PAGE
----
Another problem confronting implementation of a percentage based admissions policy is that many young people living in under-represented regions will have to leave their homes to attend a preparatory class. As Philippe Heudron points out, for students from upper strata of society the passage from lycée to preparatory class is seen as a return to a familiar environment, and the most natural way to maintain their social status. For poor students however, attending a preparatory class means entering an unfamiliar social environment. In a way, these students are caught between two worlds. Since they’re not yet admitted to a prestigious school they haven’t completed their social ascension, yet they have broken the ties with their former community.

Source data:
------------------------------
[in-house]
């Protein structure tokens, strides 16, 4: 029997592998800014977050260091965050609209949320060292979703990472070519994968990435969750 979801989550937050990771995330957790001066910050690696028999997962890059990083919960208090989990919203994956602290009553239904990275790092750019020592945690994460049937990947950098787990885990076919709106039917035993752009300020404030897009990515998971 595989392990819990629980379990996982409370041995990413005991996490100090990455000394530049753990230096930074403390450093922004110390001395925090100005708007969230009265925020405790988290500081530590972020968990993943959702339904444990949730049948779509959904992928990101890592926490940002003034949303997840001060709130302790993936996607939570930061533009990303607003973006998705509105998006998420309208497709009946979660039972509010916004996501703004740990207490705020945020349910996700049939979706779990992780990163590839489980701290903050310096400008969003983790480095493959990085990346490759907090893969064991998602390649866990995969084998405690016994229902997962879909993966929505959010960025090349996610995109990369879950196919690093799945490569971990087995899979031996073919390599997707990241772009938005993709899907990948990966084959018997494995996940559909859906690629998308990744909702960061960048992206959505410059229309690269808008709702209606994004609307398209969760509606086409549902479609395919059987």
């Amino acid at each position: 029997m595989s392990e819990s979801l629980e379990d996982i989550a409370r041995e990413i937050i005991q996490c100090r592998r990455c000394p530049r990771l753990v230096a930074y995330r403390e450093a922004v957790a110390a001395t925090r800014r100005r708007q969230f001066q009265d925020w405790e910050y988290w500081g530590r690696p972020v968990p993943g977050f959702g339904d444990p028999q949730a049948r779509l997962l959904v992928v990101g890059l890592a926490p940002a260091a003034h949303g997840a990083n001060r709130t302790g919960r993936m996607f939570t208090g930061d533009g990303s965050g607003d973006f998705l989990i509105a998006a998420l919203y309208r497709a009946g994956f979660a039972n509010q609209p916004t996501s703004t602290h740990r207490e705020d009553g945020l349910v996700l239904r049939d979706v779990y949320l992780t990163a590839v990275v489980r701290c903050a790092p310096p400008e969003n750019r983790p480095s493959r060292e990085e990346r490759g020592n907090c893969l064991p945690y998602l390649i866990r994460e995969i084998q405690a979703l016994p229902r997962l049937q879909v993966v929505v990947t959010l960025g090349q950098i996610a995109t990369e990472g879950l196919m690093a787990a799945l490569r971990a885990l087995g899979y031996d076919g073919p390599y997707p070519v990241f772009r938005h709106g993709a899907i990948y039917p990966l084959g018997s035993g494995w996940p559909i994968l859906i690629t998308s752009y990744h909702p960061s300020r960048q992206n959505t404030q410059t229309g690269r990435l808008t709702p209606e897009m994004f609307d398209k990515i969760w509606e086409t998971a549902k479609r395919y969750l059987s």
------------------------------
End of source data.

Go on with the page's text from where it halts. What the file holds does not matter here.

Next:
One way to counter the alienation that may arise from the diversification of preparatory classes is to hold these courses in underprivileged areas. However, according to Christian Forestier, a high-ranking official in the Ministry of Education, « a banlieue prepa will not prepare a brilliant student well enough to get into the top schools like Polytechnique or HEC. » In fact, 3/4 of candidates admitted to the top-ranking Grandes Ecoles come from about 15 different preparatory schools, most of which are situated in Paris. « But for a more standard pupil », Forestier continues, « a banlieue prepa may prepare him well enough to get into a less prestigious Grande Ecole ». For, Philippe Heudron, the debate of « banlieue » vs « elite » preparatory schools reveals a more general question in the current debate. Should one try to get a few brilliant students from deprived neighborhoods into the top schools, or is it better to get a large number of students into less prestigious schools? « For a student whose father is a manual worker, getting into a second-tier school represents, in any case, a big leap upwards in terms of social mobility ».